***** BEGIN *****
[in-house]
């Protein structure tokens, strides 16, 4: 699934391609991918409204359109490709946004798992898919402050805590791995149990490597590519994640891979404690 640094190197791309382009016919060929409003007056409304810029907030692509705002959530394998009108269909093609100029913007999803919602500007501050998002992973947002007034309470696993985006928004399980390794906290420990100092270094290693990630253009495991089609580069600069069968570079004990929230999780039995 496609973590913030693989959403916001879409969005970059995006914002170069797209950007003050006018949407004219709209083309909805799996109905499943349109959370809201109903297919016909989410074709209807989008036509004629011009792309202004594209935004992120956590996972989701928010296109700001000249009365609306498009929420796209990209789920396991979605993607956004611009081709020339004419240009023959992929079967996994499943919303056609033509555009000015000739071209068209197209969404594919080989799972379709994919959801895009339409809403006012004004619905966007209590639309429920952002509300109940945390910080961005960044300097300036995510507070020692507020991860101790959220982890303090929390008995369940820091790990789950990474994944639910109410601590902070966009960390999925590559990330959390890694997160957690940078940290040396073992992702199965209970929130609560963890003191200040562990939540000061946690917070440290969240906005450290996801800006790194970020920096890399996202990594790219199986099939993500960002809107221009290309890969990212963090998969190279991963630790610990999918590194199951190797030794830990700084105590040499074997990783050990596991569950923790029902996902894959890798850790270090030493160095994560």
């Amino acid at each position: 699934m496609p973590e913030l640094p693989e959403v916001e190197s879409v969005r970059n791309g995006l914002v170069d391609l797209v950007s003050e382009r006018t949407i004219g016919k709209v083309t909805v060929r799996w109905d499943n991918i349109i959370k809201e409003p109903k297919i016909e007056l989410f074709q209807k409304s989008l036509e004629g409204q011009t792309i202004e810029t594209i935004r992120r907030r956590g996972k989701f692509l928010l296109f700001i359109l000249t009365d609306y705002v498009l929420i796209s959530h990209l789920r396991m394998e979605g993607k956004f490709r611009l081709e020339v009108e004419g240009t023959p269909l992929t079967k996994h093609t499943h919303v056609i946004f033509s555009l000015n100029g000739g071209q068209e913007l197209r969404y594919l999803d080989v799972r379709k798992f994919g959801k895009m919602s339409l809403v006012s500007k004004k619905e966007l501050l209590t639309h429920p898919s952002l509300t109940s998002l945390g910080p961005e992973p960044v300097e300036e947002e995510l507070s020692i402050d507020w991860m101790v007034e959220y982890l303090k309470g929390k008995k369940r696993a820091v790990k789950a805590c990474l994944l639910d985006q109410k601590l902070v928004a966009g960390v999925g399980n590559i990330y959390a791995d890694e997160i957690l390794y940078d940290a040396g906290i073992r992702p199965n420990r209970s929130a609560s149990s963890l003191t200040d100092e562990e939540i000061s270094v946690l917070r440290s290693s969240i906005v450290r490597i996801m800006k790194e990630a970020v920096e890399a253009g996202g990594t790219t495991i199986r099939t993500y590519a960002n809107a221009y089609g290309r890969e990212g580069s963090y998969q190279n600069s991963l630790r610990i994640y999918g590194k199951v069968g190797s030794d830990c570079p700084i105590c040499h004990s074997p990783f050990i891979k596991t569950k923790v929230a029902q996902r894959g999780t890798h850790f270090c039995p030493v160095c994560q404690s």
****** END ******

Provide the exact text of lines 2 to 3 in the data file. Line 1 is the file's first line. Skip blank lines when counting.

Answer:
């Protein structure tokens, strides 16, 4: 699934391609991918409204359109490709946004798992898919402050805590791995149990490597590519994640891979404690 640094190197791309382009016919060929409003007056409304810029907030692509705002959530394998009108269909093609100029913007999803919602500007501050998002992973947002007034309470696993985006928004399980390794906290420990100092270094290693990630253009495991089609580069600069069968570079004990929230999780039995 496609973590913030693989959403916001879409969005970059995006914002170069797209950007003050006018949407004219709209083309909805799996109905499943349109959370809201109903297919016909989410074709209807989008036509004629011009792309202004594209935004992120956590996972989701928010296109700001000249009365609306498009929420796209990209789920396991979605993607956004611009081709020339004419240009023959992929079967996994499943919303056609033509555009000015000739071209068209197209969404594919080989799972379709994919959801895009339409809403006012004004619905966007209590639309429920952002509300109940945390910080961005960044300097300036995510507070020692507020991860101790959220982890303090929390008995369940820091790990789950990474994944639910109410601590902070966009960390999925590559990330959390890694997160957690940078940290040396073992992702199965209970929130609560963890003191200040562990939540000061946690917070440290969240906005450290996801800006790194970020920096890399996202990594790219199986099939993500960002809107221009290309890969990212963090998969190279991963630790610990999918590194199951190797030794830990700084105590040499074997990783050990596991569950923790029902996902894959890798850790270090030493160095994560």
């Amino acid at each position: 699934m496609p973590e913030l640094p693989e959403v916001e190197s879409v969005r970059n791309g995006l914002v170069d391609l797209v950007s003050e382009r006018t949407i004219g016919k709209v083309t909805v060929r799996w109905d499943n991918i349109i959370k809201e409003p109903k297919i016909e007056l989410f074709q209807k409304s989008l036509e004629g409204q011009t792309i202004e810029t594209i935004r992120r907030r956590g996972k989701f692509l928010l296109f700001i359109l000249t009365d609306y705002v498009l929420i796209s959530h990209l789920r396991m394998e979605g993607k956004f490709r611009l081709e020339v009108e004419g240009t023959p269909l992929t079967k996994h093609t499943h919303v056609i946004f033509s555009l000015n100029g000739g071209q068209e913007l197209r969404y594919l999803d080989v799972r379709k798992f994919g959801k895009m919602s339409l809403v006012s500007k004004k619905e966007l501050l209590t639309h429920p898919s952002l509300t109940s998002l945390g910080p961005e992973p960044v300097e300036e947002e995510l507070s020692i402050d507020w991860m101790v007034e959220y982890l303090k309470g929390k008995k369940r696993a820091v790990k789950a805590c990474l994944l639910d985006q109410k601590l902070v928004a966009g960390v999925g399980n590559i990330y959390a791995d890694e997160i957690l390794y940078d940290a040396g906290i073992r992702p199965n420990r209970s929130a609560s149990s963890l003191t200040d100092e562990e939540i000061s270094v946690l917070r440290s290693s969240i906005v450290r490597i996801m800006k790194e990630a970020v920096e890399a253009g996202g990594t790219t495991i199986r099939t993500y590519a960002n809107a221009y089609g290309r890969e990212g580069s963090y998969q190279n600069s991963l630790r610990i994640y999918g590194k199951v069968g190797s030794d830990c570079p700084i105590c040499h004990s074997p990783f050990i891979k596991t569950k923790v929230a029902q996902r894959g999780t890798h850790f270090c039995p030493v160095c994560q404690s």